It's well known that Macs or Apple products in general aren't exactly cheap, at least compared with many Windows alternatives. But if you're on a tight budget and keen to go down the Apple route, there are some lower-priced options available.

In this article we will look at the Mac mini, MacBook Air and entry-level iMac, and ask whether they are really a sensible budget option or if you can get a better deal elsewhere. We examine each of our budget picks in detail, but you can check out our in-depth Mac buying guide and the best iMac deals.

Cheap Mac buying advice

If it's a brand-new Mac you're after, the Mac mini isn't the obvious choice that it might appear. The models Apple currently sells are pretty old  - because the current models are old. If your heart is set on a mini then wait until later in 2018 as there's a chance that Apple will update it.

MacBook Airs are still a decent choice for an ultraportable laptop. However, in the not-too-distant future the price of the MacBook (the regular model now without the 'Air' tag) could come down, making that Mac laptop the best low-cost Mac you can buy.

You could buy the entry-level iMac, especially if you're not looking for a machine to take around with you, but the cheapest model might not be the best choice.

For now, though, if you really want a cheap Mac, our recommendation is to find yourself one on Apple's Refurbished Store.

Best cheap Macs

Mac mini (2014)

Mac mini (2014)

The cheapest Mac is the Mac mini (reviewed here) which you can buy new from Apple for £479/$499. That's a lot cheaper than any other Mac Apple sells - it's about half the price of the entry-level MacBook Air, which costs £949/$999.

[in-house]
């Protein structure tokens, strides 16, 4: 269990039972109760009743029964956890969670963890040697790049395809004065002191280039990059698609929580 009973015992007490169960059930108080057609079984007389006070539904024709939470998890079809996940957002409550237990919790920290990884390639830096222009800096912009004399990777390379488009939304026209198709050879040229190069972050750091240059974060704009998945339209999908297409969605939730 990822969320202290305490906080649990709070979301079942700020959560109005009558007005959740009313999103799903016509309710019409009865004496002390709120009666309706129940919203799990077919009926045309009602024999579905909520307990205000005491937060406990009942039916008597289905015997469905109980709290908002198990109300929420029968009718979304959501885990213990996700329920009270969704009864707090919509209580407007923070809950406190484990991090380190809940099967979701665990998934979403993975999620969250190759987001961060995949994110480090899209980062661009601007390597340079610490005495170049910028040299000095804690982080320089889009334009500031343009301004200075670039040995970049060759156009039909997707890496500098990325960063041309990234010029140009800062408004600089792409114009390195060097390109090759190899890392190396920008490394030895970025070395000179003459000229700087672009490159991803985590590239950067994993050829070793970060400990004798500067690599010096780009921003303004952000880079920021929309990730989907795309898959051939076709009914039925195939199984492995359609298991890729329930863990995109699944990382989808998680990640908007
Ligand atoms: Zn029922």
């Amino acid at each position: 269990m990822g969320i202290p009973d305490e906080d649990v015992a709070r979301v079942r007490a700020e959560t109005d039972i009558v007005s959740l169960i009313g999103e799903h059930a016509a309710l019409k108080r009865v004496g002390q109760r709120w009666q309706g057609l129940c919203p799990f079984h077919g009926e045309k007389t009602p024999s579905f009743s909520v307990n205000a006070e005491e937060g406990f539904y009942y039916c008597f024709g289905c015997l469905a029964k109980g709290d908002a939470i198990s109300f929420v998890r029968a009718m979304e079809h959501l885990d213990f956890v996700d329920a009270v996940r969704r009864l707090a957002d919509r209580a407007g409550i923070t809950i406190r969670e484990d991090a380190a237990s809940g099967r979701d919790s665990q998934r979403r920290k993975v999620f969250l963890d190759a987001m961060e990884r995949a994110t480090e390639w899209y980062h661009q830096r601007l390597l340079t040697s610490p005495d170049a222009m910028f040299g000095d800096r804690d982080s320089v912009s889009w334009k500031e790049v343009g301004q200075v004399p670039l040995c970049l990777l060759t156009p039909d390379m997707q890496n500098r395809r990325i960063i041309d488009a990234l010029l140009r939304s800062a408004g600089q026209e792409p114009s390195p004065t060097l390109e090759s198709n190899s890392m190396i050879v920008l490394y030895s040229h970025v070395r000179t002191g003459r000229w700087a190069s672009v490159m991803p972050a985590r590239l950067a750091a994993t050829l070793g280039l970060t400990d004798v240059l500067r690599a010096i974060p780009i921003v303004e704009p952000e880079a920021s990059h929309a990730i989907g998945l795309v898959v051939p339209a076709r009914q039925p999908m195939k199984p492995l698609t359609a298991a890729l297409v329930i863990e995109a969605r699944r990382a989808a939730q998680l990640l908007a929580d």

However, there are a few reasons why it isn't as great a deal as it may seem.

First of all, the Mac mini hasn't been updated since 2014 and still uses Intel's ageing fourth-generation Haswell processor from that year. It's been ignored like an unwanted Christmas toy while others have been given regular refreshes.

In 2017 Apple launched Macs with seventh-generation Kaby Lake processors, and in 2018 we should be seeing eighth-generation Coffee Lake chips.

The entry-level Mac mini also has just 4GB RAM, less than any other Mac, and a 500GB hard drive. The only other Mac with a hard drive is the entry-level iMac and that model offers 1TB of storage. The lack of an update has led to rumours that the Mac mini's days are numbered.

Note that the entry-level Mac mini might actually cost more than just the price of buying as you may also need to buy a monitor, keyboard and mouse. All you get in the box is the computer and its power lead while other Macs include the peripherals.

This Mac is still considerably cheaper than any other Mac sold by Apple, though. Should we really expect more from a Mac that costs less than £500/$500?

If you don't think the 1.4GHz, 4GB RAM Mac mini will be sufficiently powerful to meet your needs there are still some low-cost options.

There is a Mac mini with a 2.6GHz Haswell processor, 8GB RAM, and a 1TB hard drive for £679/$699: a good deal when compared to the MacBook Air, which costs £270/$300 more and has a slower 1.8GHz processor.

The £979/$999 Mac mini offers a 2.8GHz processor, 8GB memory and 1TB Fusion Drive. That Fusion Drive combines flash memory with the hard drive so that frequent operations can be done quickly. But now we're up to a price more than the MacBook Air.